Newsmakers

Science  14 Dec 2007:
Vol. 318, Issue 5857, pp. 1703
  1. Politics

    CREDIT: CHRISTINA TEAL

    A COSTLY CLICK. Christina Comer always thought that supporting the teaching of evolution was part of her job. But last month, she was forced to resign as director of science at the Texas Education Agency (TEA) after she forwarded an e-mail to friends and colleagues about an upcoming talk on the politics driving the intelligent design (ID) movement.

    The talk was given by Barbara Forrest, a philosopher at Southeastern Louisiana University in Hammond whose testimony in the Dover, Pennsylvania, school board trial 2 years ago helped scientists win a major victory against the teaching of ID in the classroom (Science, 6 January 2006, p. 34). In a memo recommending Comer's termination, which was obtained by the Austin American-Statesman, agency officials said Comer ‘s e-mail implied “that TEA endorses the speaker ‘s position on a subject on which the agency must remain neutral.” The memo also said that Comer had disregarded a directive requiring her to get permission from the agency before communicating with outsiders about science education, which officials thought necessary to maintain “the integrity” of an upcoming revision of state science standards.

    “I don ‘t understand how I can remain neutral about evolution when it says in our standards that it should be taught,” says Comer, 56, who was a science teacher for 27 years before joining TEA in 1998. Forrest and others fear that Comer ‘s firing signals the launch of a new attack on the teaching of evolution, pointing to 2005 comments by Donald McLeroy, chair of the Texas Board of Education, that ID had not gotten a fair hearing. “Texans should now prepare themselves for an attempt [by creationists] to influence the upcoming review of state science standards,” says Forrest.

  2. MOVERS

    LEADING ITER. Physicist Chris Llewellyn Smith has been named to head the governing council of ITER, the €10 billion project to demonstrate fusion as an energy source. The former director of CERN and university president was chosen at the group's first meeting held at the ITER site in Cadarache in southern France last month.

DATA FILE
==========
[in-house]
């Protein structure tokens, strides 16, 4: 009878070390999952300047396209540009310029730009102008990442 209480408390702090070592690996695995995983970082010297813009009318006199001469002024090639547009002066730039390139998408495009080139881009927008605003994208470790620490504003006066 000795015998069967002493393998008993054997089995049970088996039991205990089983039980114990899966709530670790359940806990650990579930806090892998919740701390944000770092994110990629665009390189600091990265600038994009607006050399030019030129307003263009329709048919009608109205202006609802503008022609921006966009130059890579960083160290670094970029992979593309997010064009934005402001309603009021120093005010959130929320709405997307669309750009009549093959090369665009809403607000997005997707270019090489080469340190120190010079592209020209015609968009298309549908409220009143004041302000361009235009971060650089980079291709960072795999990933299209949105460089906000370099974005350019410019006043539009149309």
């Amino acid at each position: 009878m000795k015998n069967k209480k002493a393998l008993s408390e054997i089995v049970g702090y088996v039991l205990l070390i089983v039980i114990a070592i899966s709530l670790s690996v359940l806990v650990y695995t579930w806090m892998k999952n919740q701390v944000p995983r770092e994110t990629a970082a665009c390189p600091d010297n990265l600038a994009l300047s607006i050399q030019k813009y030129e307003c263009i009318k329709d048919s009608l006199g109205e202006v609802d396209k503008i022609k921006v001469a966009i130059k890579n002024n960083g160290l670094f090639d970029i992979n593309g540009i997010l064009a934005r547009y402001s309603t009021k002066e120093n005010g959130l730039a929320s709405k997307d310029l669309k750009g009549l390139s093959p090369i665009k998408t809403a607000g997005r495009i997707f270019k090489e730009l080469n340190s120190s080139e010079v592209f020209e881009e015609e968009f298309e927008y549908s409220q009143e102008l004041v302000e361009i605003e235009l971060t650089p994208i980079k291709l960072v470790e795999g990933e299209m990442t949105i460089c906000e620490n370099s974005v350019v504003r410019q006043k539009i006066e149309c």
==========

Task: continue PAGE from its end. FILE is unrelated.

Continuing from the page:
Also under discussion at last month's meeting was a yearlong review of ITER's design, originally put on paper in 2001. It showed “that the ITER design is fundamentally sound,” says Llewellyn Smith, adding that officials now expect to start procurement and construction. Managers hope to fire up the reactor for the first time in 2016.

  3. IN BRIEF

    CREDIT: SIEMENS FOUNDATION

    SIEMENS AWARDS. Girls swept the top honors in the Siemens Competition in Math, Science, and Technology last week. Isha Jain (above) of Freedom High School in Bethlehem, Pennsylvania, won first prize in the individual category for her research on bone growth, and Janelle Schlossberger and Amanda Marinoff of Plainview-Old Bethpage John F. Kennedy High School in Plainview, New York, ranked first in the team competition for their research on tuberculosis. Jain will receive $100,000, and Marinoff and Schlossberger will share $100,000.

  4. IN BRIEF

    TURKISH TRAGEDY. Six scientists were among 57 people killed in a plane crash in Turkey last month. Officials said the plane flew into the mountains in western Turkey after taking off from Istanbul for Isparta late on 30 November. The scientists were on their way to a conference on high energy and accelerator physics at Süleyman Demirel University. They included Engin Arik, a particle physicist at Boğaziçi University in Istanbul and the leader of a Turkish group working for the Atlas project at CERN; Arik's students Özgen Berkol Doğan and Engin Abat; and Doğus University researchers Şenel Fatma Boydağ, Iskender Hikmet, and Mustafa Fidan.

  5. Pioneers

    CREDIT: S. KIRSCH

    SURVIVAL INSTINCT. Eight years ago, Silicon Valley entrepreneur Steven Kirsch and his wife, Michele, established a charitable foundation to deal with knotty social issues such as climate change, campaign finance reform, and air pollution. Now, after being diagnosed with an incurable blood cancer known as Waldenström macroglobulinemia (WM), Kirsch has decided to channel the foundation's $7 million toward research on the disease that is likely to kill him within 5 years.

    Approximately 1500 people a year in the United States are diagnosed with WM, making it a low priority for federal research dollars. And Kirsch knows that medical research is a slow and deliberate process. “So realistically, whatever I do to find a cure will likely be too late to save my own life,” he writes on his Web site (http://www.skirsch.com/), which charts his medical condition. “But that doesn't mean I shouldn't try.”

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